Rare earth elements (REE) are 17 natural elements that have become essential to America’s national security and economic prosperity. REE are needed to manufacture a multitude of products, including cell phones, batteries, airplanes, solar panels, satellites, and military technology, among many others.
Currently, the United States relies on China for about 80% of REE. This overreliance on China for these critical elements poses a serious supply chain risk that endangers many sectors of our economy. This kind of power should not be held by any U.S. competitor. Moreover, Chinese REE dominance harms the environment, as many of the country’s mines are powered by coal and are subject to very poor environmental standards.
As we move toward an energy future built on clean energy sources, America’s REE supply chain must be less reliant on China and more reliant on ourselves and key allies.
Facts vs. Myths
- REE are essential to the production of clean energy and modern technologies, including military equipment. FACT
- We can trust China to keep supplying our REE requirements. MYTH.
- By mining in the United States, we can ensure higher environmental standards and a shorter supply chain. FACT
- Mining is always bad for the environment and should be prevented. MYTH
The Importance of Rare Earth Elements
- Renewable energy technologies rely on REE
- REE protect our national security.
- Missile guiding systems, fighter jets, and other military technologies rely on REE.
- A 2018 study conducted by the U.S. Department of Defense (DOD) states that “declines in manufacturing employment, and slow output growth for many manufacturing sectors have created key vulnerabilities and weaknesses that potentially threaten the nation’s defense-related manufacturing capabilities.”
- A reliable REE supply chain gives us greater influence in international markets.
Markets vs. Mandates
- The U.S. has one of the longest permitting processes for new mining projects, in the world.
- The complex permitting process can take anywhere from ten to thirty years, far longer than the global average. Australia and Canada, for example, take two years.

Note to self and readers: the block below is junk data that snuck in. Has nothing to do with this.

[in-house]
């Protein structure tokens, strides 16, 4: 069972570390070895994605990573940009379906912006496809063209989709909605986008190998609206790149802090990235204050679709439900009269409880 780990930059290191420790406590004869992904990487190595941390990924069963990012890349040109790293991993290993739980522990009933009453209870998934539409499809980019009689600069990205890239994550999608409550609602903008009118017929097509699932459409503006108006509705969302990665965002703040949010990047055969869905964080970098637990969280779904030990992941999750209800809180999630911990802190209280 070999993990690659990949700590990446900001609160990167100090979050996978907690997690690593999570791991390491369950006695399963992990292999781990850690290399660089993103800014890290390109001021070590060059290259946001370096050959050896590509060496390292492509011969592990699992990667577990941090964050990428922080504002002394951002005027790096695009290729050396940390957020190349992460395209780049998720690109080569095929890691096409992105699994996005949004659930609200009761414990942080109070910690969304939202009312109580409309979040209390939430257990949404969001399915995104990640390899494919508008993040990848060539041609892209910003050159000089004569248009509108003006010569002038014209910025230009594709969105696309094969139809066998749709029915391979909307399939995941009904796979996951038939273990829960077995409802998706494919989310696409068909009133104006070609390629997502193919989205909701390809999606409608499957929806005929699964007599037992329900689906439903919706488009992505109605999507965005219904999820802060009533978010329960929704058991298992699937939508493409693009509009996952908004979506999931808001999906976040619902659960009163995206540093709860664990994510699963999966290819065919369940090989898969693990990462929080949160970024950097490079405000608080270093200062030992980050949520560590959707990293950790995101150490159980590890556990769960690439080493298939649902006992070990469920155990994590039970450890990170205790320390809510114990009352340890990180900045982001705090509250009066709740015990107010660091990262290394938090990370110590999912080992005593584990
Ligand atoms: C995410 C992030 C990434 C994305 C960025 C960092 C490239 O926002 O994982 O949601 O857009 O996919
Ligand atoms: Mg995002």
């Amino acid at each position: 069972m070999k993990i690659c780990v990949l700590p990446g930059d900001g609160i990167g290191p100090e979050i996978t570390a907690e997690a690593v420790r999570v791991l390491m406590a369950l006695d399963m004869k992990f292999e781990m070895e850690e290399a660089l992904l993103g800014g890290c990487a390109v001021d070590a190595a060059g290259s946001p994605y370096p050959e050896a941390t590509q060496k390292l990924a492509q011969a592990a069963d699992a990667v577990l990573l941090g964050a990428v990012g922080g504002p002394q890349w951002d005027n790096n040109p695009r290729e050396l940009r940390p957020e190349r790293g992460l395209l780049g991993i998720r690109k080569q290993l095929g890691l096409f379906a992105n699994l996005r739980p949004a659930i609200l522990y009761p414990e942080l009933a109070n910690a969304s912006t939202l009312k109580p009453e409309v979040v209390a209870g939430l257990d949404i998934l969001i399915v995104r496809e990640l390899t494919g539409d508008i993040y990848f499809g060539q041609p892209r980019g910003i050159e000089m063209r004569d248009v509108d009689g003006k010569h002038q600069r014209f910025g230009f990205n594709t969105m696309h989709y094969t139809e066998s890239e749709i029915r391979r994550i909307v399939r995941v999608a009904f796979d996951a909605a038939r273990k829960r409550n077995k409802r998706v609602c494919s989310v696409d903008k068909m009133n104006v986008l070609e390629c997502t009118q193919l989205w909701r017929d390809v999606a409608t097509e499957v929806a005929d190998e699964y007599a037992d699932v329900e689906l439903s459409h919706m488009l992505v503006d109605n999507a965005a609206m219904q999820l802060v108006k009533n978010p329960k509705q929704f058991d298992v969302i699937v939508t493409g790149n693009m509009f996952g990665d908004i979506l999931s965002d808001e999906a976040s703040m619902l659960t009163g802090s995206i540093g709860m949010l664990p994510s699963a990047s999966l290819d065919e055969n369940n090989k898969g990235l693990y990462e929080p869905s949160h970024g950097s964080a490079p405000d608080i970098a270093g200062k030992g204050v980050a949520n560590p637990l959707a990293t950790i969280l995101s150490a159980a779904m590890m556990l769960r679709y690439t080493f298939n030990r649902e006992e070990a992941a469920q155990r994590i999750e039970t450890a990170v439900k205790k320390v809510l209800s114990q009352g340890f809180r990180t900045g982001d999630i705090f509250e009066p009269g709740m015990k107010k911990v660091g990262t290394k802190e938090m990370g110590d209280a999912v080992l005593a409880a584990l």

- This backward permitting process, held up by bureaucracy, disincentivizes private sector investments in our mining industry, hurting America’s global competitiveness.
- The largest REE mine in the U.S., Mountain Pass in California, earns $100 million in annual revenue but has to outsource processing of all of its mined materials to China, which has the necessary processing facilities.
- This creates a vulnerable cross-Pacific supply chain, adding unnecessary shipping costs and carbon emissions for American-sourced ores.
- Ideally, REE businesses could flourish in the U.S. without government support due to global market demand. China, however, has spent decades flooding the global market with subsidized prices to bankrupt its competitors. The U.S. must combat this with a public-private strategy that promotes international competitive markets.
How to Improve our Rare Earth Element Supply Chain and Industry
- Modernize the permitting process to reduce bureaucratic red tape.
- Reducing the permitting process from between ten and thirty years to just two would reduce operating costs and incentivize greater private sector investment.
- Diversify our supply chain to include open trade with allies such as Japan and Australia.
- Japan built its own supply chain outside of China when it was cut off by the Chinese in 2010. This resulted in China’s global market share dropping from 95% to 70%.
- Australia, an important Indo-Pacific ally, also has abundant reserves of all 17 REE.
- Invest in REE technology innovation.
- As seen in the case of Mountain Pass, America does not have adequate processing facilities for mined rare earth minerals. This will require upfront R&D.
- Rare earth elements are essential to many sectors of our economy, including renewable energy, manufacturing, and defense equipment.
- Currently, China supplies about 80% of our REE, setting up a potential supply chain disaster.
- In order to improve our domestic supply chain we must modernize the permitting process to open mines, invest in our mining industry, and diversify our supply chain to include trade with allies such as Japan and Australia.
- This is not only an environmental concern, but also an important national security issue.